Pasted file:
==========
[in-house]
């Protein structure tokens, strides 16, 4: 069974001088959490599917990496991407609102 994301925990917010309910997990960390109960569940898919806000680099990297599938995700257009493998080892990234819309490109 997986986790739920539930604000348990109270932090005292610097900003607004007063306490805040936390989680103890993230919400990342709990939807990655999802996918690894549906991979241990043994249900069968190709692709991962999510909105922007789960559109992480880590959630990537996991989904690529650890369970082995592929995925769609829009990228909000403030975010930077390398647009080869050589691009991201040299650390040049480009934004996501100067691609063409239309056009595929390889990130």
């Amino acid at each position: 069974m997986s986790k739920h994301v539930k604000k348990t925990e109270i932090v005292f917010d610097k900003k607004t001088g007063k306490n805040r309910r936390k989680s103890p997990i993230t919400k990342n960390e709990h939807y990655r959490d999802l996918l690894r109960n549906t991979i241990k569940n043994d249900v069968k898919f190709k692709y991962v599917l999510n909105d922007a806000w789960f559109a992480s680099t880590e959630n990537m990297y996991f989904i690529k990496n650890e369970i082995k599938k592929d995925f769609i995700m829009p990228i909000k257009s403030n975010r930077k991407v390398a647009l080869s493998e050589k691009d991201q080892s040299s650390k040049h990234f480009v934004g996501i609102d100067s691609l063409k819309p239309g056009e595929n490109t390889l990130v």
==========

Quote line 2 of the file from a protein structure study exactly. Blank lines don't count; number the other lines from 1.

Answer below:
């Protein structure tokens, strides 16, 4: 069974001088959490599917990496991407609102 994301925990917010309910997990960390109960569940898919806000680099990297599938995700257009493998080892990234819309490109 997986986790739920539930604000348990109270932090005292610097900003607004007063306490805040936390989680103890993230919400990342709990939807990655999802996918690894549906991979241990043994249900069968190709692709991962999510909105922007789960559109992480880590959630990537996991989904690529650890369970082995592929995925769609829009990228909000403030975010930077390398647009080869050589691009991201040299650390040049480009934004996501100067691609063409239309056009595929390889990130």